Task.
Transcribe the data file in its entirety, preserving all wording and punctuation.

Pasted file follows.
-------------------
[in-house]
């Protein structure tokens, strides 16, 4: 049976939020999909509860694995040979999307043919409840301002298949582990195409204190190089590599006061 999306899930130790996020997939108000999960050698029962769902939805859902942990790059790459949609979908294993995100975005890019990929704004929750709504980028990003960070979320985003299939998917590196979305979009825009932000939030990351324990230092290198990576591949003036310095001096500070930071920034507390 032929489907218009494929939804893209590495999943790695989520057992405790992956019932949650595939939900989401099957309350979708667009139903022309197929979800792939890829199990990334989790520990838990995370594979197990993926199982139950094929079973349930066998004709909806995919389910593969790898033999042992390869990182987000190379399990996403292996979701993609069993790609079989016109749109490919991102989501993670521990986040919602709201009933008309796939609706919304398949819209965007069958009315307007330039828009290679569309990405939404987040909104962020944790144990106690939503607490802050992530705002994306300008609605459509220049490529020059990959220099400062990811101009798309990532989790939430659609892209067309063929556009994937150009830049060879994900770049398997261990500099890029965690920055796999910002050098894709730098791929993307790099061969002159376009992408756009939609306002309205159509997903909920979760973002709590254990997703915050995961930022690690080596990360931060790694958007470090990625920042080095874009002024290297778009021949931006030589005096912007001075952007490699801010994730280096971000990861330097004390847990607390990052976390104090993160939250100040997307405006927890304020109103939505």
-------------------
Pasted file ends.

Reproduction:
[in-house]
């Protein structure tokens, strides 16, 4: 049976939020999909509860694995040979999307043919409840301002298949582990195409204190190089590599006061 999306899930130790996020997939108000999960050698029962769902939805859902942990790059790459949609979908294993995100975005890019990929704004929750709504980028990003960070979320985003299939998917590196979305979009825009932000939030990351324990230092290198990576591949003036310095001096500070930071920034507390 032929489907218009494929939804893209590495999943790695989520057992405790992956019932949650595939939900989401099957309350979708667009139903022309197929979800792939890829199990990334989790520990838990995370594979197990993926199982139950094929079973349930066998004709909806995919389910593969790898033999042992390869990182987000190379399990996403292996979701993609069993790609079989016109749109490919991102989501993670521990986040919602709201009933008309796939609706919304398949819209965007069958009315307007330039828009290679569309990405939404987040909104962020944790144990106690939503607490802050992530705002994306300008609605459509220049490529020059990959220099400062990811101009798309990532989790939430659609892209067309063929556009994937150009830049060879994900770049398997261990500099890029965690920055796999910002050098894709730098791929993307790099061969002159376009992408756009939609306002309205159509997903909920979760973002709590254990997703915050995961930022690690080596990360931060790694958007470090990625920042080095874009002024290297778009021949931006030589005096912007001075952007490699801010994730280096971000990861330097004390847990607390990052976390104090993160939250100040997307405006927890304020109103939505």